From infamous to in – living in Hamburg-Altona
Believe it or not, the word Altona comes from the name of a tavern! The establishment in question was often called "all to nah" in Low German, meaning “much too close.” The reason being the tavern was stealing business from the nearby inns located in Hamburg which was a separate city in those days. Thus, according to legend, the name Altona was born. Whatever the actual origins of this district’s name may be, one thing is certain, Hamburg-Altona is diverse. This goes both for its inhabitants as well as for what it offers. The district has everything from the beloved riverwalk along the Elbe and adjoining parks to hip bars and restaurants, to small boutiques and large chains, to old buildings and modern lofts. There are many furnished interim apartments on offer here as well.
Altona is comprised of Altona-Nord, Altona-Altstadt, the very popular Ottensen, and the newly established Neue Mitte-Altona. Each of these residential areas has its own character and environment. The Mitte-Altona district will be expanded substantially in the coming years once the long-distance train station has been relocated from Altona Station to Diebsteich Station.
Short Profile Hamburg-Altona
- great dining
- lovely farmer’s markets
- lively, vibrant residential district
- close to the Fishmarkt, Elbufer (river walk), St.Pauli
- many pubs, cafés and restaurants
- shopping center Mercado with many great little shops
- Germany’s first downtown IKEA
- many schools, day-care centers etc.
- beautiful parks such as Fischers Park
- good public transport connections from Altona train station
Culture in Hamburg-Altona
Once a year the entire neighborhood celebrates the Altonale, an alternative street festival with lots of music, events, artists and international guests. The event has grown over the years, so you can attend a great range of offerings from theater performances, to museum or gallery exhibits, to screenings. The very lively, three-day festival has become famous far beyond the borders of Hamburg. The Altona Museum is perfect for those interested in maritime and regional history. There are a number of local theaters such as the Altonaer Theater and even opera at the Opernloft. There are stage productions for every taste, and sometimes even international guest productions in other languages.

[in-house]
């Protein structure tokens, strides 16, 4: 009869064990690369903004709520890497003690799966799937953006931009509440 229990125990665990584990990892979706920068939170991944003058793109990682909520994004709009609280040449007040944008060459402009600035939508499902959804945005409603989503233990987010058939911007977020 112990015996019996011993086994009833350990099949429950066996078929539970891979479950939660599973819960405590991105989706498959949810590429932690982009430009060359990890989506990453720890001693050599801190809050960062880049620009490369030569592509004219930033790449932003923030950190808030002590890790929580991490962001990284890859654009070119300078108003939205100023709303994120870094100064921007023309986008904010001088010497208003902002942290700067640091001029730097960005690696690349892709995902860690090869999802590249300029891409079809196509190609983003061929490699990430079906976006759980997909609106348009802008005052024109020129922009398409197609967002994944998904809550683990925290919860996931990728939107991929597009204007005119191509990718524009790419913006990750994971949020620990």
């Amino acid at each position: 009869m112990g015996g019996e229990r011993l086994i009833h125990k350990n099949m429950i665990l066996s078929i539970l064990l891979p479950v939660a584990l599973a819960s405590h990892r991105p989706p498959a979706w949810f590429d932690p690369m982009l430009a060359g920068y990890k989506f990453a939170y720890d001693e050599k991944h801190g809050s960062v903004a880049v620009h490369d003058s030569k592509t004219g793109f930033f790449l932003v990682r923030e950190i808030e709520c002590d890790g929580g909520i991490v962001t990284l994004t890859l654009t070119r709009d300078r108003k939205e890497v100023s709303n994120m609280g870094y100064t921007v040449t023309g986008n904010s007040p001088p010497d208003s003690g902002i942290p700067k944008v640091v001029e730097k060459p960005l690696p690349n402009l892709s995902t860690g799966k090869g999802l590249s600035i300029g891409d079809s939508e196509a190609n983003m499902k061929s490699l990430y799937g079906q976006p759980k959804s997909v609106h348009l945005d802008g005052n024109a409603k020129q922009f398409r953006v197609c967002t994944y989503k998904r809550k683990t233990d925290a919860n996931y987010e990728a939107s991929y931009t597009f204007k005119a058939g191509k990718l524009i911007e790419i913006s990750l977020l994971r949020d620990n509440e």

Transportation / getting around
Commuter trains, buses and long-distance trains leave in all directions from the transportation hub Altona station. If you’re staying in the neighborhood, a bicycle is very useful on the winding, often one-way streets. Hamburg has many stations for call bikes (Stadtrad), a very cost-effective alternative! A bicycle will get you to many places quickly, for instance the Altonaer Balkon a popular park with a great view of the harbor and the river.
Elbe River and Fishmarkt
Officially, the Altona district reaches all the way to the Elbe, even if it does feel a lot like St. Pauli near the water. If your Saturday night doesn’t end until Sunday morning, it is worth visiting the famous Fishmarkt. Starting at 5 o’clock in the morning (7 o’clock in winter), market criers entertain partygoers and tourists. Fish, fruit, vegetables, plants and clothes change hands with great to-do. The Fishmarkt is a great starting point for those who like to sleep in as well! The historic fish auction building with the Elbe in the background is a lovely sight. In both summer and winter, you can stroll west down the riverwalk promenade to the Elbstrand, a popular sandy beach. Many cafés, restaurants and beach clubs are located along this riverside promenade.